If you have a partner, think about what you want to accomplish as a couple. Do you have the same priorities? Do you think about money the same way, or do individual spending or saving habits cause stress in your relationship?
Taking the time to think about your needs can put you on track to find someone who matches you. For example, if you’re starting out, you don’t want to hire someone specializing in retirement.
You want to have a clear understanding of your needs, challenges, goals, and personal style so you can find an advisor that can relate to you. They need the skills and experience to solve your problems and create a plan matching your goals.
How Do They Charge?
Financial advisors have many different models for the fees that they charge. This is a good thing because it allows you to find the model that works for you.
One-time fee: This is a one-time charge for financial planning advice. The relationship isn’t meant to be ongoing. The advisor will meet with you, gather information, and create a plan. You’ll usually review it together to make sure it works for you, and they’ll incorporate necessary changes. You’ll be responsible for implementing the plan over time.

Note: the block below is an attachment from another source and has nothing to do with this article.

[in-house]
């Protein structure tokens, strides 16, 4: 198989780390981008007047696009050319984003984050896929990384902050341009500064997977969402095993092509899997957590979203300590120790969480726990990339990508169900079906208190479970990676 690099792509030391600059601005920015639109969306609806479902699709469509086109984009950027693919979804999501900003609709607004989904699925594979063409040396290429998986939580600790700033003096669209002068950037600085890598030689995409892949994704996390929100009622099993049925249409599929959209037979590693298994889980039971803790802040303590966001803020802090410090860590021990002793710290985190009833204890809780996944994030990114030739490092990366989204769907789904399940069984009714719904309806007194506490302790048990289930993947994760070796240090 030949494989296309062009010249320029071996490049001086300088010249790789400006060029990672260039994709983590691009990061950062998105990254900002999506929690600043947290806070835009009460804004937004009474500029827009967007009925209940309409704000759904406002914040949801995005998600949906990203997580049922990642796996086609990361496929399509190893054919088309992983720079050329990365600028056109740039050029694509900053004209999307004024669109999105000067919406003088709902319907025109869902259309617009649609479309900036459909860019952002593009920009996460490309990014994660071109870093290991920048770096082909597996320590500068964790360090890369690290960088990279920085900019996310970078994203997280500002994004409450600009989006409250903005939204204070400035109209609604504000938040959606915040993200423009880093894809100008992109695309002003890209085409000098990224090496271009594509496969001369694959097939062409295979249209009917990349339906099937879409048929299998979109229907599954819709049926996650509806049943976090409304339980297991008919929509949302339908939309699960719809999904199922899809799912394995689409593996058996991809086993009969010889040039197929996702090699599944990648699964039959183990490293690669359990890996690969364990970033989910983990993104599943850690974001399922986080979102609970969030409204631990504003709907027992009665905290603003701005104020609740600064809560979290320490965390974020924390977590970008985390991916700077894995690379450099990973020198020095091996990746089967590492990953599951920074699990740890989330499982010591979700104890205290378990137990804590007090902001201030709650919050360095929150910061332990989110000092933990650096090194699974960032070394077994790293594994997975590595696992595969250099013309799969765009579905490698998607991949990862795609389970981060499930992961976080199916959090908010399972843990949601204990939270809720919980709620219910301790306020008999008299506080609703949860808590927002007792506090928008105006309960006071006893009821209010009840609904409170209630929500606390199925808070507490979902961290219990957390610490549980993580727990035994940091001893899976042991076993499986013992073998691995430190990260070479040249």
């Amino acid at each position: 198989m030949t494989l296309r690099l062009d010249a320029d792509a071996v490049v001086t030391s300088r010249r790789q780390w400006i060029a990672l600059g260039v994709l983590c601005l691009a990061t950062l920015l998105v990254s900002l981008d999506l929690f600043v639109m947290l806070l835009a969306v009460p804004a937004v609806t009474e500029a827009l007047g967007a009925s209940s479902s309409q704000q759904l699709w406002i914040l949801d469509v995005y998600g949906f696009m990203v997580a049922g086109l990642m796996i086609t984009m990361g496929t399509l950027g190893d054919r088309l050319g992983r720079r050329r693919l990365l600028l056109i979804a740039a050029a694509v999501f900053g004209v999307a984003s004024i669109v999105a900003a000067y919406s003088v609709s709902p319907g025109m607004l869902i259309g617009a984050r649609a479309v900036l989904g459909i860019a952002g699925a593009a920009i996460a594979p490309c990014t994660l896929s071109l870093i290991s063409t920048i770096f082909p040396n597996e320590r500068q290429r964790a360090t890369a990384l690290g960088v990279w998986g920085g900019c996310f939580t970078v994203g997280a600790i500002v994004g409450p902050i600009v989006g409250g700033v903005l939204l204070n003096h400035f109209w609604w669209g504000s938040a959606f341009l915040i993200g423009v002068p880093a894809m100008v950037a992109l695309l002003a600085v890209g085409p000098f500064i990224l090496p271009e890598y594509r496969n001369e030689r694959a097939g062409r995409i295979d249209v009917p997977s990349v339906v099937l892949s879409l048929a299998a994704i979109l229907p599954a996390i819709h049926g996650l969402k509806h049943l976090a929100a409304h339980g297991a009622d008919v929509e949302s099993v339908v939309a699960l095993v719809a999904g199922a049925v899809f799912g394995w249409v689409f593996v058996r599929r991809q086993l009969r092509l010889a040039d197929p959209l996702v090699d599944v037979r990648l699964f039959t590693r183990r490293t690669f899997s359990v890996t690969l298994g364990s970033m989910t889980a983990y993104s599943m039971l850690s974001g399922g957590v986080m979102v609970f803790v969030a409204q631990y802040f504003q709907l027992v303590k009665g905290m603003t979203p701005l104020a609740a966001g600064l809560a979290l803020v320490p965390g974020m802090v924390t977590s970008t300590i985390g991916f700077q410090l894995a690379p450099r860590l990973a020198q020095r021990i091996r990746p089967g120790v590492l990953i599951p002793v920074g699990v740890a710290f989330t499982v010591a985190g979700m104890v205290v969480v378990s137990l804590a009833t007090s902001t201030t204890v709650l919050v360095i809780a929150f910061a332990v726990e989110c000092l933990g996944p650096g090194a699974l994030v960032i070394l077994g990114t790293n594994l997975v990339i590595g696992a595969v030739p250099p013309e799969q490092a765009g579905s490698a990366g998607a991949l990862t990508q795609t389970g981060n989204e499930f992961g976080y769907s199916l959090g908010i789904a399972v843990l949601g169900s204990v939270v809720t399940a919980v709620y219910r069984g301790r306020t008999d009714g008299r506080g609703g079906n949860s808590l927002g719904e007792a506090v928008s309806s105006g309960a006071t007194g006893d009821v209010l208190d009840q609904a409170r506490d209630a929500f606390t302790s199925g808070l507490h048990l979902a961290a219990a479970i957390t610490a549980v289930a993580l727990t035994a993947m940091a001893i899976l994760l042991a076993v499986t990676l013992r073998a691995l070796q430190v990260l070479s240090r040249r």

Ongoing (subscription) fees: These are charged monthly or quarterly and reflect a relationship anticipated to last potentially for years. For many people, working with a financial advisor is a lifelong relationship, and the fees are well worth the advice, support and partnership provided. Some advisors offer fees based on the complexity of the financial plan.
Assets under management fee: This is a percentage of the total assets under management that the advisor is responsible for.
Commissions: These individuals are compensated for selling insurance and investment products. This seems like a timely opportunity to highlight that financial advisors (fiduciaries: the only f word you should ever call your financial professional) have an obligation to disclose any conflicts of interest to their clients.
Within these broad categories, advisors may create different combinations of fees or charge a flat fee. The most important thing for you is that the advisor should be completely transparent about all the fees charged. You should know exactly what you are paying for.